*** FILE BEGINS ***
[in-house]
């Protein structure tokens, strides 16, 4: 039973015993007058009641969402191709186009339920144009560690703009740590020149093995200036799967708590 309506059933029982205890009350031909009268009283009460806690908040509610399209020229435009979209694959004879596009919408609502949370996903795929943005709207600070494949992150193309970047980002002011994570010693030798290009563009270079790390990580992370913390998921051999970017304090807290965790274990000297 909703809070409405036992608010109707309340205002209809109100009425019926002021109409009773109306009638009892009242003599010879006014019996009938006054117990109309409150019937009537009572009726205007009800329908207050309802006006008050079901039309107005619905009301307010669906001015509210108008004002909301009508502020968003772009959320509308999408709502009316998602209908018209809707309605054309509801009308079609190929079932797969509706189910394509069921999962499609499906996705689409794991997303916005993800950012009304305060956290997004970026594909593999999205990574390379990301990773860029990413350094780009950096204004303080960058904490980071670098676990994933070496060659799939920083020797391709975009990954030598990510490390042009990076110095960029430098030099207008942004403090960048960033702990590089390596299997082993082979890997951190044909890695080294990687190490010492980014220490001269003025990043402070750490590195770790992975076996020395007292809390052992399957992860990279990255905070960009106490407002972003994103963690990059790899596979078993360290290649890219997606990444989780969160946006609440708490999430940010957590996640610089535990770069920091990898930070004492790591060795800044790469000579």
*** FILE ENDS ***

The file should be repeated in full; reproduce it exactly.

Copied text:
[in-house]
């Protein structure tokens, strides 16, 4: 039973015993007058009641969402191709186009339920144009560690703009740590020149093995200036799967708590 309506059933029982205890009350031909009268009283009460806690908040509610399209020229435009979209694959004879596009919408609502949370996903795929943005709207600070494949992150193309970047980002002011994570010693030798290009563009270079790390990580992370913390998921051999970017304090807290965790274990000297 909703809070409405036992608010109707309340205002209809109100009425019926002021109409009773109306009638009892009242003599010879006014019996009938006054117990109309409150019937009537009572009726205007009800329908207050309802006006008050079901039309107005619905009301307010669906001015509210108008004002909301009508502020968003772009959320509308999408709502009316998602209908018209809707309605054309509801009308079609190929079932797969509706189910394509069921999962499609499906996705689409794991997303916005993800950012009304305060956290997004970026594909593999999205990574390379990301990773860029990413350094780009950096204004303080960058904490980071670098676990994933070496060659799939920083020797391709975009990954030598990510490390042009990076110095960029430098030099207008942004403090960048960033702990590089390596299997082993082979890997951190044909890695080294990687190490010492980014220490001269003025990043402070750490590195770790992975076996020395007292809390052992399957992860990279990255905070960009106490407002972003994103963690990059790899596979078993360290290649890219997606990444989780969160946006609440708490999430940010957590996640610089535990770069920091990898930070004492790591060795800044790469000579």